By Dom Serafini
After 45 years in existence as an organic market, it’s time for the L.A. Screenings to become organized just for the independents. Now, before you light the fireworks, start imprecations for a “crazy Italian,” and load your shotguns, please follow the argument outlined below.
This proposal is presented bearing in mind both the interests of the studios and those of the independents. It is my belief that with the administration of U.S. President Barack Obama, the studios are in danger of becoming, once again, strictly regulated, because of their sheer size and dominance.
The cries for more stringent regulations for the studios are heard from many quarters and not just from the independents. The U.S. independent industry is a sector that is comprised of some 500 production and distribution companies. Of these, the 50 largest companies account for 80 percent of the industry’s annual revenue of $13 billion, with the six studios getting over 70 percent. This means that 450 companies have to share $2.6 billion a year, or an average of $5.8 million each.
It’s now in the studios’ interest to throw the independents a few “bones.” Not objecting to and not contesting the indies getting some form of organization at the L.A. Screenings would be one of such “bones” that might keep the regulatory FCC agency, the Federal Trade Commission and the Justice Department off the studios’ backs.
Now, in VideoAge’s typical open and fair assessment of industry needs, we presented the idea of an organized L.A. Screenings to NATPE in the U.S., Converge in Brazil and the Achilles Media organization in Canada. The former organizes the long running TV market and conference in Las Vegas; Converge stages its annual Forum Brasil in São Paulo, and Achilles Media runs the Banff TV Festival. All three organizations would benefit both from the presence of many major international TV buyers attending the L.A. Screenings, and from the close association with independent distribution companies exhibiting there.
The involvement of any one of such organizations with the L.A. Screenings could never have happened when studios ruled the convention corridors. Nowadays, these organizations can no longer depend on studios’ support, and rely mainly on the indie business, thereby relegating studio considerations to the back seat. Groups such as Reed-Midem, which organizes MIPCOM, could not be involved with the L.A. Screenings since it is still heavily dependent on what they call the “900-pound gorillas” (i.e., the studios’) support and studios would be upset if a big organization such as Reed-Midem entered the picture, for fear that it would affect the “organic” nature of their market.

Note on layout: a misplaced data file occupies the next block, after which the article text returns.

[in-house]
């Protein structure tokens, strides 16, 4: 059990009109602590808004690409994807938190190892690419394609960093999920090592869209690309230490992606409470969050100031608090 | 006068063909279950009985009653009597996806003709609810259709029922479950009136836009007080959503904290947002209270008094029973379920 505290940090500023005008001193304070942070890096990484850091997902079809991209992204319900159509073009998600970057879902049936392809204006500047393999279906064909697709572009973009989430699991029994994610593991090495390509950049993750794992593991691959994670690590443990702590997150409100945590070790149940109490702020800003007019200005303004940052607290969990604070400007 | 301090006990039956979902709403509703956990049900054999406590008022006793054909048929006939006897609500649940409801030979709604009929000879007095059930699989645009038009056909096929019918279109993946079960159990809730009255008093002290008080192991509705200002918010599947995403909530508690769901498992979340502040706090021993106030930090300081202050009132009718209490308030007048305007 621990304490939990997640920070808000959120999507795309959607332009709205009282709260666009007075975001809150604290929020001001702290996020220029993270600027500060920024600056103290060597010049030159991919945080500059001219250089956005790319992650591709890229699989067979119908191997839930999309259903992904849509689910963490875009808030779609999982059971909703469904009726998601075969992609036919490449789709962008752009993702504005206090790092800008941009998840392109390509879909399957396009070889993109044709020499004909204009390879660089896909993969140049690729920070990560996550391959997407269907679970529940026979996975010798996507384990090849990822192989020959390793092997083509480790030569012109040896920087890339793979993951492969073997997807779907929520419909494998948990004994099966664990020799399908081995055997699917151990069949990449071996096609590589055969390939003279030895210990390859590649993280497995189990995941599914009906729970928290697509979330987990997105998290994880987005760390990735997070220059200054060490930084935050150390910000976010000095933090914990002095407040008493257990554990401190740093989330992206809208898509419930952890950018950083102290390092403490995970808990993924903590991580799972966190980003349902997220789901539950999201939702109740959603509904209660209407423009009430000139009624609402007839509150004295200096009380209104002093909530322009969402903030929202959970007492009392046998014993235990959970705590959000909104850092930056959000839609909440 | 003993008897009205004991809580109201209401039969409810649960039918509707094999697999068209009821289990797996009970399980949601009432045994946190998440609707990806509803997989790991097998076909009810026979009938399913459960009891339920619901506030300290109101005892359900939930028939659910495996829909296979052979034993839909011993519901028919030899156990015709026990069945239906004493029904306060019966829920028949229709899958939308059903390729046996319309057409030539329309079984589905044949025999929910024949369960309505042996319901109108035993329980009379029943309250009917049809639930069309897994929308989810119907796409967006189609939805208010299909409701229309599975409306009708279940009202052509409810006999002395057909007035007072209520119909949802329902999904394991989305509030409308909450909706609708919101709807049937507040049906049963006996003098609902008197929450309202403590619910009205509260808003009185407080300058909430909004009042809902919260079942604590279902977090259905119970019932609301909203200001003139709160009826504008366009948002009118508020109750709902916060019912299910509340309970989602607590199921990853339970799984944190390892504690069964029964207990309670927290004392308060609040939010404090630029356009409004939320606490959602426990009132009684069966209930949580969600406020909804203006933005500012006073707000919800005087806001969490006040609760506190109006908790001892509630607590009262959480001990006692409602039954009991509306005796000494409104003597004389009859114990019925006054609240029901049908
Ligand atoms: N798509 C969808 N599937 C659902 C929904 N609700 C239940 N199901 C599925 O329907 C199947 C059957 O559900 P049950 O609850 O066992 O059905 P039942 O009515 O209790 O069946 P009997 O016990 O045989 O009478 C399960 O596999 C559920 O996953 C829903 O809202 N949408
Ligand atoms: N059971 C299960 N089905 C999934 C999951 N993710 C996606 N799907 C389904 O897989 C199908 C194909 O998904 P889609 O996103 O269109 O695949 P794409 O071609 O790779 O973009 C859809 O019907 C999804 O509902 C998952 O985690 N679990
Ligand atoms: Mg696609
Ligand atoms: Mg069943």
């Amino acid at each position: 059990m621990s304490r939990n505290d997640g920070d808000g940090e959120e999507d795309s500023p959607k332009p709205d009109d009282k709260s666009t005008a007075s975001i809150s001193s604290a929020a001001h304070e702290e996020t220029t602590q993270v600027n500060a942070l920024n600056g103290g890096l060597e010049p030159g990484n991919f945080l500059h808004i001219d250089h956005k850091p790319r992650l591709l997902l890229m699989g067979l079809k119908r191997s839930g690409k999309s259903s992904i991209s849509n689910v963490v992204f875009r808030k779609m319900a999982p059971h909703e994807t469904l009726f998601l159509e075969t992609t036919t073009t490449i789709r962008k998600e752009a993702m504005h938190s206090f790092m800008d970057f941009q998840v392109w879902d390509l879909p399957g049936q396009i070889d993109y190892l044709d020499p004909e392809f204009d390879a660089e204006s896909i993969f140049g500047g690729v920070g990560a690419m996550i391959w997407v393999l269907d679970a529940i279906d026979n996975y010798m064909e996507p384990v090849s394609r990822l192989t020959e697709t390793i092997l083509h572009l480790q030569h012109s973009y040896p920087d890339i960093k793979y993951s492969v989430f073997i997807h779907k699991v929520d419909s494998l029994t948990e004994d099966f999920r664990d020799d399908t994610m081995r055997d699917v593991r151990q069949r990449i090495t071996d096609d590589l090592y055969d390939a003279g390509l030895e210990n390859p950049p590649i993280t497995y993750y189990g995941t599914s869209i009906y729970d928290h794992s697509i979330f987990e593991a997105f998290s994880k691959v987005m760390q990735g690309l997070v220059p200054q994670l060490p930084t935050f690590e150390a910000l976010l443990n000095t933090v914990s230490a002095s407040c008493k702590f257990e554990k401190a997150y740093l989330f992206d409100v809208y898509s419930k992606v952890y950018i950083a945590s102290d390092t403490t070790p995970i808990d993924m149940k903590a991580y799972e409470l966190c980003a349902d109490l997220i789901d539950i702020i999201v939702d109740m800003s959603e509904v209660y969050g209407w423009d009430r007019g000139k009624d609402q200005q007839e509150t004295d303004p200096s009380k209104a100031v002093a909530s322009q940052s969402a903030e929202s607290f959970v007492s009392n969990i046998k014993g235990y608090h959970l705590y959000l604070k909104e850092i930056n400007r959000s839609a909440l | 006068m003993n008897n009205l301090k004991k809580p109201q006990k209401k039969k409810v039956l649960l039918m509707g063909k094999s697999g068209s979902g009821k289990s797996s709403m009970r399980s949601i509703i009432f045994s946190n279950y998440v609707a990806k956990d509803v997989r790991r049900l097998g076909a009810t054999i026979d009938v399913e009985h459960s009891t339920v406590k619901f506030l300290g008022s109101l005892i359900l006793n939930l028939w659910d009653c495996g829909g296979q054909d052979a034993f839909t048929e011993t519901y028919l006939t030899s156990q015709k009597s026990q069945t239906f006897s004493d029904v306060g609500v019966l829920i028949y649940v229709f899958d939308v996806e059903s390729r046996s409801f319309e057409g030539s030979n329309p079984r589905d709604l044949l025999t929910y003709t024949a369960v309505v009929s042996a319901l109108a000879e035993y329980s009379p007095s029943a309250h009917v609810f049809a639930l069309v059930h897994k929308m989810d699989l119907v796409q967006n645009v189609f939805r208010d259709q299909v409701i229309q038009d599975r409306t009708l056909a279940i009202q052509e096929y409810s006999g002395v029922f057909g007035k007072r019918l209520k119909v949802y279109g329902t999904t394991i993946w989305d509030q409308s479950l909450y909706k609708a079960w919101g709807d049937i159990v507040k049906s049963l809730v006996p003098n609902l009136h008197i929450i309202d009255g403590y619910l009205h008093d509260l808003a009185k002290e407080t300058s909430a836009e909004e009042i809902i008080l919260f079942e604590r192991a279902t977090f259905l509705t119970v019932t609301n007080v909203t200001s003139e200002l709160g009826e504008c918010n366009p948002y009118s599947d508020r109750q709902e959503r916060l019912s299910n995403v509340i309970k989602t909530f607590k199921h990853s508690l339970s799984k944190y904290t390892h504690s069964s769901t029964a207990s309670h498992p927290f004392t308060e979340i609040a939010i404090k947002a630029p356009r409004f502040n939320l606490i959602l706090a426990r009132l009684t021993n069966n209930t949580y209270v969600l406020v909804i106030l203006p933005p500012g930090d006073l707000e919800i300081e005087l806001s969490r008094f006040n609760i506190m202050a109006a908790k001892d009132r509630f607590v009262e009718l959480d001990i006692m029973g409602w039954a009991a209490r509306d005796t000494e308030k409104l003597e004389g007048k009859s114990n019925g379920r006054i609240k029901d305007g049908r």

Of the three organizations we contacted, only Achilles Media showed a strong interest in the L.A. Screenings. More than review the important points of our proposal, NATPE was concerned with a ridiculous rumor circulated in May by a Miami-based consultant that VideoAge was planning to organize its own Latin market in Miami in January. Explaining that we at VideoAge cannot even organize a playdate for our kids did not fully reassure NATPE’s folks.
For the Brazilians, the thought of organizing something in Los Angeles was daunting. For these two organizations, the L.A. Screenings could have offered great synergy with their events since both are very focused on the Latin market, and the L.A. Screenings has become the premier market for Latin America, followed by NATPE, MIPCOM and Forum Brasil.
The Banff TV Festival can also benefit from a L.A. association. The Canadian conference and award ceremony lost the luster it had in the ’80s and ’90s and since it is held about two weeks after the L.A. Screenings, organizers could surely come up with a way to connect the two events.
So what should the goals be for an organized indie L.A. Screenings? Our wish would be to make it the premier market for Latin American TV buyers to benefit both the studios and the indies. To expand it as one of the major TV markets for Europeans and Australasians to fully benefit the indies.
As far as considerations are concerned, our main recommendations were not to interfere with the studios activities, conserve the informal environment, encourage the indies to continue exhibiting at their favorite hotels, arrange for a mere two-day overlap with the studios’ screenings, organize conferences during the indies’ time (before studios’ screenings) at the same hotel as most of the indie exhibitors, organize breakfast and lunch meetings with major keynote speakers, organize a major party for indies (sponsored by a group of them) and, most importantly, organize general screenings. Seminars have to attract buyers. Best if they’re invited to talk about problems with program acquisition, what they want out of a market and what distributors should be offering. The seminars should be gatherings of German, French, Portuguese, Italian and Arabic-speaking territories, plus the U.S. broadcasters who are likely looking to buy programs from overseas for their digital mux.